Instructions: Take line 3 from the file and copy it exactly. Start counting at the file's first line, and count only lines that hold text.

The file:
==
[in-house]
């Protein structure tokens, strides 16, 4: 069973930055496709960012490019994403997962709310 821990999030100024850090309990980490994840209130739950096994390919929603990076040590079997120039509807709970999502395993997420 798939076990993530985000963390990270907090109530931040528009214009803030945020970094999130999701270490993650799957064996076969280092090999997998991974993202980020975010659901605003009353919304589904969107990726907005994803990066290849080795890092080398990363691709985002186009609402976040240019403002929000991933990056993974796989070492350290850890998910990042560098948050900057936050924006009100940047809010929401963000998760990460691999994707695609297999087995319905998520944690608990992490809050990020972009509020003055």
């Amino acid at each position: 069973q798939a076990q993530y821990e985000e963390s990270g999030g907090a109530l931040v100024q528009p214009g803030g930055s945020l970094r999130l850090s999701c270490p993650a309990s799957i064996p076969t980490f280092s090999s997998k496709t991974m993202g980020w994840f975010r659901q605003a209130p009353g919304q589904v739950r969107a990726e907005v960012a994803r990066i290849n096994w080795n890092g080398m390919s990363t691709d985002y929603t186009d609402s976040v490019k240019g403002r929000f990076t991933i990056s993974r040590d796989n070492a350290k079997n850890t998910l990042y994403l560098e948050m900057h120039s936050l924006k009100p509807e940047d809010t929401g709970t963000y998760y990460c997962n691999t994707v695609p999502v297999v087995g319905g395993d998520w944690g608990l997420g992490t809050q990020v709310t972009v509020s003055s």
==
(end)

């Amino acid at each position: 069973q798939a076990q993530y821990e985000e963390s990270g999030g907090a109530l931040v100024q528009p214009g803030g930055s945020l970094r999130l850090s999701c270490p993650a309990s799957i064996p076969t980490f280092s090999s997998k496709t991974m993202g980020w994840f975010r659901q605003a209130p009353g919304q589904v739950r969107a990726e907005v960012a994803r990066i290849n096994w080795n890092g080398m390919s990363t691709d985002y929603t186009d609402s976040v490019k240019g403002r929000f990076t991933i990056s993974r040590d796989n070492a350290k079997n850890t998910l990042y994403l560098e948050m900057h120039s936050l924006k009100p509807e940047d809010t929401g709970t963000y998760y990460c997962n691999t994707v695609p999502v297999v087995g319905g395993d998520w944690g608990l997420g992490t809050q990020v709310t972009v509020s003055s």